Monday, July 4, 2016

The Fourth

Happy Independence Day!

With this hot mess of an election, it's important to reflect on America.

Those who know me know I'm a pretty big defender of "the system." And I think that's an important point, especially this year. It all may seem a bit esoteric, but the abstract concepts of democracy can be deceptively maddening, but I think those are all (thankfully) by design.

Our Founding Fathers weren't perfect, but they also knew exactly what they were doing.

Our political system frustrates a lot of people, but it's important to remember that it was designed to be frustrating. Democracy isn't (and shouldn't be) built to react quickly to problems; they're supposed to be deliberative. And our system not only has checks and balances (which slow things down) but also a written Constitution that explicitly sets limits (which can slow things down even more).

Remember, regardless of whether your issue is gay marriage or gun control or free trade or immigration, if you give, say, the President the power to flip a switch to make something legal, you also give the President the power to flip it off, too. By having a slow, frustrating process, we protect these issues just as much as we slow them from progressing. Doing it any other way risks giving way too much power to those who oppose it. Building up court cases, passing state-level laws, and allowing time for society to adapt is as much a part of the process as simply having the President say X and having X happen.

And as we've recently seen with referendums like Brexit in the UK, direct democracy isn't always the best policy. (Think about your own personal pet high-emotion social issue, and ask yourself if you're willing to risk putting that up to a popular vote. I didn't think so.)

In fact, I think that's the cornerstone for navigating through the political process--try very hard not to be a hypocrite. Think about your own side, and think about how you would want things to be if things were reversed. If your answer changes, you need to think about things a little more. This isn't unconditional--a lot of people's opinions are based on absolutes, and a little bit of that is perfectly fine. But if your entire worldview is nothing but absolutes, it's possible that democracy is not for you.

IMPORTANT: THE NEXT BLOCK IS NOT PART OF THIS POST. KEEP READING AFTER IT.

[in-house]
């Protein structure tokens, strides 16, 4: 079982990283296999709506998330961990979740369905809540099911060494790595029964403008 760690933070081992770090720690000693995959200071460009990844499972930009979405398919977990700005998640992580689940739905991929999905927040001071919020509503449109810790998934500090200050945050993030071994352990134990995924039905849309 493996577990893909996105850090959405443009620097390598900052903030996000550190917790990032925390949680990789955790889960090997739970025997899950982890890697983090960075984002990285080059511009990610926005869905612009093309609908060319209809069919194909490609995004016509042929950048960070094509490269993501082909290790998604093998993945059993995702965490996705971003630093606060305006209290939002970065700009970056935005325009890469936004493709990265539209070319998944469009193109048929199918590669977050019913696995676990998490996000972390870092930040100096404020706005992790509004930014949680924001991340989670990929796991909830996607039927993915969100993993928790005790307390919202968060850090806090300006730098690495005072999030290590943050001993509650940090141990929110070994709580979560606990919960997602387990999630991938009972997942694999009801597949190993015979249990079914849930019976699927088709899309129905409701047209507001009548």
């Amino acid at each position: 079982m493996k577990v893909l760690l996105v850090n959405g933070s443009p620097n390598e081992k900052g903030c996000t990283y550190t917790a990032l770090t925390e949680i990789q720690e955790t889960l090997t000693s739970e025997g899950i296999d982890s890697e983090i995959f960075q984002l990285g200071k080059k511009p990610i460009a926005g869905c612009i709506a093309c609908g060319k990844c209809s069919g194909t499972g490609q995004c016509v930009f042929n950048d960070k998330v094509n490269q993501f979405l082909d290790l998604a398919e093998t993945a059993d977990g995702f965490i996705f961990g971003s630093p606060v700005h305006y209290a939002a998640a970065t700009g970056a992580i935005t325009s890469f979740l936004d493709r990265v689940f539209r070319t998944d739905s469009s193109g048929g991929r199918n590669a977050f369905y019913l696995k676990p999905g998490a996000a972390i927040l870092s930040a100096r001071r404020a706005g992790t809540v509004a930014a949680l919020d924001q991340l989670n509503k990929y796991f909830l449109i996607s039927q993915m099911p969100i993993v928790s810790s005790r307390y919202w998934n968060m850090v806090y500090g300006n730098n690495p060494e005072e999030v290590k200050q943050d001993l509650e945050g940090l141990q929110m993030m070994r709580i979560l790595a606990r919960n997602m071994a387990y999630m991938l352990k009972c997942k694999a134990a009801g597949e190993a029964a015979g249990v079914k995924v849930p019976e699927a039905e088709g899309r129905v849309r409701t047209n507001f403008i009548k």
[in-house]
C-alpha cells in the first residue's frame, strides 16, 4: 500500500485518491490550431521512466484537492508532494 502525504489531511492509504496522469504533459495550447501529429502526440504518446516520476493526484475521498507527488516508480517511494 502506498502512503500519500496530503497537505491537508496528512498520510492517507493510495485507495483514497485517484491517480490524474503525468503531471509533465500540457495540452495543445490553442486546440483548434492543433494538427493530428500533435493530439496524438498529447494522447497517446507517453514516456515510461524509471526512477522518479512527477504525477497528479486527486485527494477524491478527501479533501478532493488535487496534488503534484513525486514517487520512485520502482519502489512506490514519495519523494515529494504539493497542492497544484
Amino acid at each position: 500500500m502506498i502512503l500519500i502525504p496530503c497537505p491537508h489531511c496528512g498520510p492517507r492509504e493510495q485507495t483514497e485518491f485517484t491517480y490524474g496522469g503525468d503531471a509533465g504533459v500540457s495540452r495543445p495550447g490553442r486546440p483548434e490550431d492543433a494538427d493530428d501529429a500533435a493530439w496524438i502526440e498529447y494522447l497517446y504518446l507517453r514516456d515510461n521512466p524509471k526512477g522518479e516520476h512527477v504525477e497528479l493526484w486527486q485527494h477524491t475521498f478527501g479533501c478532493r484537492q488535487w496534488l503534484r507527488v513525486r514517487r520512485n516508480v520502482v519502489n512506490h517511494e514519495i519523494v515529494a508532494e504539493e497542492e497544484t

Our nation was built to reflect all of these dangers. Our federalist government, our separate but equal branches, our weird electoral college and bicameral legislature--these are all deliberate. Yes, it's frustrating. But it exists for a reason.

Democracies are also designed to handle opposition. There's no such think as a salient political issue that everyone agrees on--if there was an issue everyone agreed on, it would be passed and resolved and would no longer be an issue. If an issue has made it to the government, that means there is at least some valid claim by both sides that makes it worth debating over. And because of that, there's always going to be a set percentage of people who are mad at the government. And that's good. That means the system is working. Democracy means having the freedom to hate your politicians, and since every issue is going to anger about half the population no matter what, it's inherent in the system. 

This isn't an apologia for bad governance. The American system isn't perfect. We should look to reform and revise those things that need it, and we should hold people accountable. But the gut reaction of people is that the rich and powerful are keeping this slow, unresponsive government from addressing the needs of the people, but that's deliberately designed to protect those same people.

Remember, a government with 100% approval rating is called a dictatorship. And we took care of that centuries ago.

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